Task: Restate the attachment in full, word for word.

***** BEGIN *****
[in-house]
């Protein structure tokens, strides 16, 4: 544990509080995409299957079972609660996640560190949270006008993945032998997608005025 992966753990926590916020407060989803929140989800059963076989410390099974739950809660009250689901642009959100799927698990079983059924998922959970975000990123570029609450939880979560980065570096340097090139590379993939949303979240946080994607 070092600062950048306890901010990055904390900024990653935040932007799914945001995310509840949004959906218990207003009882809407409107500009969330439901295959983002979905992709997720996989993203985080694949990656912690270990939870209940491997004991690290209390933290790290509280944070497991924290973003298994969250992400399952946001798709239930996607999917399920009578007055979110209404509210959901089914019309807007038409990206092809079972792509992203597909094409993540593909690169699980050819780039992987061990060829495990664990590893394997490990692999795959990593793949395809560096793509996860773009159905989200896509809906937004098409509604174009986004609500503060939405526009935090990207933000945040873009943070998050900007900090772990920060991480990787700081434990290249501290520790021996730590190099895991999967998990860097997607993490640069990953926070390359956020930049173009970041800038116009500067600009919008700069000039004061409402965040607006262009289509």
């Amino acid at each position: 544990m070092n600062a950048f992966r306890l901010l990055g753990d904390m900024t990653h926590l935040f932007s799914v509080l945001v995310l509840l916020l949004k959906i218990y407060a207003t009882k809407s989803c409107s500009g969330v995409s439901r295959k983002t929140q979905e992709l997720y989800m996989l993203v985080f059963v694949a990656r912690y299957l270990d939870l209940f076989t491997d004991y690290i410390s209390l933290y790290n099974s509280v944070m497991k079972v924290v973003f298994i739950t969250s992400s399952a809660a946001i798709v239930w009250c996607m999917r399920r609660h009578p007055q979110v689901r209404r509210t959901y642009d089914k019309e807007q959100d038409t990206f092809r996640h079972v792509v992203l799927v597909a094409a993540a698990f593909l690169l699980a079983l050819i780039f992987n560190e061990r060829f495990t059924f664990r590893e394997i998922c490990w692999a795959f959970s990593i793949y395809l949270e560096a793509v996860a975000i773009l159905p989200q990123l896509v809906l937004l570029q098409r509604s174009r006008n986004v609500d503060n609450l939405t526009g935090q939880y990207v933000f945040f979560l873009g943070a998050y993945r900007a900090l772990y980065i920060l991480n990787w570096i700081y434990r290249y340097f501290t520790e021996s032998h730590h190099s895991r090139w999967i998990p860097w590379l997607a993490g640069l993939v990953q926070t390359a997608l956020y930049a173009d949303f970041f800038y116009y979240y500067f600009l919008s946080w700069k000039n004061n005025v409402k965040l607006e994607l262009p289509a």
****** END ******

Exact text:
[in-house]
């Protein structure tokens, strides 16, 4: 544990509080995409299957079972609660996640560190949270006008993945032998997608005025 992966753990926590916020407060989803929140989800059963076989410390099974739950809660009250689901642009959100799927698990079983059924998922959970975000990123570029609450939880979560980065570096340097090139590379993939949303979240946080994607 070092600062950048306890901010990055904390900024990653935040932007799914945001995310509840949004959906218990207003009882809407409107500009969330439901295959983002979905992709997720996989993203985080694949990656912690270990939870209940491997004991690290209390933290790290509280944070497991924290973003298994969250992400399952946001798709239930996607999917399920009578007055979110209404509210959901089914019309807007038409990206092809079972792509992203597909094409993540593909690169699980050819780039992987061990060829495990664990590893394997490990692999795959990593793949395809560096793509996860773009159905989200896509809906937004098409509604174009986004609500503060939405526009935090990207933000945040873009943070998050900007900090772990920060991480990787700081434990290249501290520790021996730590190099895991999967998990860097997607993490640069990953926070390359956020930049173009970041800038116009500067600009919008700069000039004061409402965040607006262009289509």
């Amino acid at each position: 544990m070092n600062a950048f992966r306890l901010l990055g753990d904390m900024t990653h926590l935040f932007s799914v509080l945001v995310l509840l916020l949004k959906i218990y407060a207003t009882k809407s989803c409107s500009g969330v995409s439901r295959k983002t929140q979905e992709l997720y989800m996989l993203v985080f059963v694949a990656r912690y299957l270990d939870l209940f076989t491997d004991y690290i410390s209390l933290y790290n099974s509280v944070m497991k079972v924290v973003f298994i739950t969250s992400s399952a809660a946001i798709v239930w009250c996607m999917r399920r609660h009578p007055q979110v689901r209404r509210t959901y642009d089914k019309e807007q959100d038409t990206f092809r996640h079972v792509v992203l799927v597909a094409a993540a698990f593909l690169l699980a079983l050819i780039f992987n560190e061990r060829f495990t059924f664990r590893e394997i998922c490990w692999a795959f959970s990593i793949y395809l949270e560096a793509v996860a975000i773009l159905p989200q990123l896509v809906l937004l570029q098409r509604s174009r006008n986004v609500d503060n609450l939405t526009g935090q939880y990207v933000f945040f979560l873009g943070a998050y993945r900007a900090l772990y980065i920060l991480n990787w570096i700081y434990r290249y340097f501290t520790e021996s032998h730590h190099s895991r090139w999967i998990p860097w590379l997607a993490g640069l993939v990953q926070t390359a997608l956020y930049a173009d949303f970041f800038y116009y979240y500067f600009l919008s946080w700069k000039n004061n005025v409402k965040l607006e994607l262009p289509a």